Hello there once again, my fans of Chaos. I'm here with another review. I'd been mulling it over for a bit, and decided to do a brief overview of The Eisenhorn Trilogy, by Dan Abnett. So, away we go...
Talk about being late to the party...
I must confess, I have not been the die-hard follower of Dan Abnett. I know, for many GW fans, this is heresy! I should be put to the torch for my witchery. But first, let me explain. I have read a few of his stuff. Legion, for example, is an OK book with a great twist ("I am Alpharius") and a great ending (which leaves the Alpha Legion where they should be- completely ambiguous). I've also red Titanicus, which, while it had moments, wasn't quite that well thought out as far as story pacing and characterization. Then, there's Horus Rising- a great story and great start to the Heresy Series, but I feel that it only puts a few things in place- true, it could be said of any massive epic starter- but still- it is not a complete work, and others have gone both bigger and smaller than this in this series (Big and Great is A Thousand Sons, while Small but Excellent is Nemesis). In the end, I didn't put much stock in Abnett- I perfer McNeill or Dembski-Bowden. Just a feeling; an opinion; a taste.
But, I can admit when I'm wrong. And I was wrong here. My wife decided to pick up a few books for me as a present before our honeymoon. Yes- she is very understanding toward her nerd-husband. And I'm lucky like that. In any event, She bought me both Ravenor AND Gaunts Ghosts The Lost Omnibus. I was greatful, but I also realized that both were sequels/continuations... So, as a completest, I'd have to go back and get their predecessors. I decided to start with Eisenhorn... oh boy.... I had no idea... Holy Cow! What a read! What a story!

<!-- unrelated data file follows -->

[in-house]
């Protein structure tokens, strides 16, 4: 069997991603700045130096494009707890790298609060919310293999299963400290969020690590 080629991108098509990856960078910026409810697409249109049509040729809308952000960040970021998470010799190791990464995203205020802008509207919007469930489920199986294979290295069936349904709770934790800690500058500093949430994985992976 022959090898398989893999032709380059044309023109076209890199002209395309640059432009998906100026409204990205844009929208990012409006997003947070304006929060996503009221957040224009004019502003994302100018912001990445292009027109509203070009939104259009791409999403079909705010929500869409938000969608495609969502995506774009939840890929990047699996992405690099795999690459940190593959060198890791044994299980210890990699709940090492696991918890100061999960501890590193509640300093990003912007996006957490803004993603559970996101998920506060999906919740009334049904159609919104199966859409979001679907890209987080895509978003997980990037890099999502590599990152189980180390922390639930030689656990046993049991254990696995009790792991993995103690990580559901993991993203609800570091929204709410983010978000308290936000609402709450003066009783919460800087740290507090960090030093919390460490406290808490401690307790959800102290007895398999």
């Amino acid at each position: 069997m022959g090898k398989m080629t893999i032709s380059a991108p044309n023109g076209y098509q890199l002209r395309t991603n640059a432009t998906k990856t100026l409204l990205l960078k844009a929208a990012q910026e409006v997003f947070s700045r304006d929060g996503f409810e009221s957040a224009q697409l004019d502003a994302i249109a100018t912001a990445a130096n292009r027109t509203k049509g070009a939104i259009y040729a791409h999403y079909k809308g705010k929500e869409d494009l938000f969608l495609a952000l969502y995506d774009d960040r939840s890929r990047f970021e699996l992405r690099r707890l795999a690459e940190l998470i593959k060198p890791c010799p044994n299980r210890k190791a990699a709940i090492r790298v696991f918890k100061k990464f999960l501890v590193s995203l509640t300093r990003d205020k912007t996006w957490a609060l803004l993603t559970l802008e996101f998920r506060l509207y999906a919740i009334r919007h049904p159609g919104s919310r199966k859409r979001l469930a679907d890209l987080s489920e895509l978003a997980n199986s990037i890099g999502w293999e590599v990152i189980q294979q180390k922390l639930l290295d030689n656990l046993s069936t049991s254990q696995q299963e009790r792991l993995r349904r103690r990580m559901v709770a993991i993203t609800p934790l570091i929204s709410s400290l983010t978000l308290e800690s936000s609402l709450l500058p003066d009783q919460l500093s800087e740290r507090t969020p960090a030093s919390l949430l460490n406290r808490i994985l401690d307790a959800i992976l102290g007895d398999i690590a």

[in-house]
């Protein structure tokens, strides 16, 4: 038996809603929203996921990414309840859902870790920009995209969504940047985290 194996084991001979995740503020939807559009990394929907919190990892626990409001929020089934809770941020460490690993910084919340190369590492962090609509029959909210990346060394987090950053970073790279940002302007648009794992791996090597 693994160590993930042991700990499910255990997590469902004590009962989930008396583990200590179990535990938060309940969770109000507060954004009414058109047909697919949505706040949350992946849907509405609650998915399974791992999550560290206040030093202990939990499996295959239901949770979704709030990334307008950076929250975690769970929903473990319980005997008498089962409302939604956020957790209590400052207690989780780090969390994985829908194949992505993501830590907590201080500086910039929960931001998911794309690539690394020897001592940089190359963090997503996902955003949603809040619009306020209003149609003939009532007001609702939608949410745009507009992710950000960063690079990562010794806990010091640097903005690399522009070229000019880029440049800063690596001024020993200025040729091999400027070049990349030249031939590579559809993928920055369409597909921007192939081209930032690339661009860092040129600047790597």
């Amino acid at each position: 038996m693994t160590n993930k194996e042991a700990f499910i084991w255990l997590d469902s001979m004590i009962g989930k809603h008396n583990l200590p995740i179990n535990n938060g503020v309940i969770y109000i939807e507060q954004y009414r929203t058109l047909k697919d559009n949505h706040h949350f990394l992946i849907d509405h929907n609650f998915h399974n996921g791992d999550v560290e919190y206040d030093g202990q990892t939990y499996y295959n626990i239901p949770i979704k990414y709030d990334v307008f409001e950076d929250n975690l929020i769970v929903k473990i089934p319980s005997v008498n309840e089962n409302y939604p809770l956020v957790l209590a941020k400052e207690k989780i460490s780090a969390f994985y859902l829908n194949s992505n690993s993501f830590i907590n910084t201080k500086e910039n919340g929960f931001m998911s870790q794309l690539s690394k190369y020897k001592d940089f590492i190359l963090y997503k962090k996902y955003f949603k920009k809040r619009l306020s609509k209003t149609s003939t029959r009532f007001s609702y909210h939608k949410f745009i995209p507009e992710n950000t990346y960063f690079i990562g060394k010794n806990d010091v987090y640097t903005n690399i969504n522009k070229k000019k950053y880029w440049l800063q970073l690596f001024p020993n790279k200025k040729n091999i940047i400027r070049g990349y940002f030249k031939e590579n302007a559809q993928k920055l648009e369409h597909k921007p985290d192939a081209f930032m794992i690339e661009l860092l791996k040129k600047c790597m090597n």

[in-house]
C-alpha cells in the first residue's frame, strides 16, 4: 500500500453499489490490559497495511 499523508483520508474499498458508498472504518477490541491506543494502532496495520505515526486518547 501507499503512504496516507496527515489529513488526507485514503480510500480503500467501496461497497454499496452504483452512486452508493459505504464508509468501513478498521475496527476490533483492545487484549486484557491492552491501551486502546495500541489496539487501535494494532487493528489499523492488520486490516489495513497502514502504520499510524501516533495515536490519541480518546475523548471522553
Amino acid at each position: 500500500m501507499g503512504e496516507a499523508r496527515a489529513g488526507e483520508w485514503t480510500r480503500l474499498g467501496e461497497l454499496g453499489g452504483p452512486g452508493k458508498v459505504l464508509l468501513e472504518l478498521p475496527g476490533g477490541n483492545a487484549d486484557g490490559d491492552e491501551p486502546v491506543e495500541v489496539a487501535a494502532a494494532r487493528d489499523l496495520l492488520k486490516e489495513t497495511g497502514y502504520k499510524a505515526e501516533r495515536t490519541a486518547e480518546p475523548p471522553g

Yes, it turned out that Eisenhorn was an incredible journey of a story. An epic with a strong, magnetic protagonist and a sense of scope and scale that have been rarely equaled in the 40K books I've read. Yep- it was that damn good. I loved the 1st person perspective here- it made Gregor totally human and relate-able. You got to know him. Like him. This perspective was unique, and gave great story-telling opportunities.
The other characters were also well-drawn. I loved Aemos and Bequin. I also got a kick out of Nayl. And poor Goodwyn Fischig (hehe!). You could see how they were a part of a team- the Inquisitorial Henchmen. Speaking of, the book was a great look into the workings of the Inquisition (which is quite inconsistent, as most human institutions are, I suppose), as well as "regular" Imperial society. The action pieces are great, as is the pacing overall. The stories move quite fast.
The only real complaint I have about the three stories is that the climaxes get resolved a little too quickly. Xenos isn't too bad here, but both Malleus and Hereticus get the "final confrontations" over and done with in a damn hurry. For example, Eisenhorn's bout with Quixos is really, really quick. I'm all for sudden violence and harsh, abrupt vanquishing, but man! He barely fights him and then poof! over and done. Ah well! It can't be perfect, can it.
Despite that detail, the truth is this is a great story, very well told. The best praise I can offer this book is that, even though I knew what direction Gregor Eisenhorn was inadvertently headed in, I hoped against hope that Abnett would "save him" from the lure of radicalism. I KNEW it, and yet I didn't want it to happen- surely Eisenhorn can get out of it! Alas... Now, that is a powerful example of storytelling when you know the end and desperately want to change it for the good of the protagonists (something that, say, the Star Wars Prequel Trilogy didn't manage until it was too late in Episode III, but I digress).
If you haven't, you should read the Eisenhorn Omnibus. It's an incredible, panoramic story, and cliche though it sounds, once you pick it up you'll be hard pressed to put it down. I give it 4 out of 4 Marks of Chaos- my highest recommendation.
Now, on to Ravenor!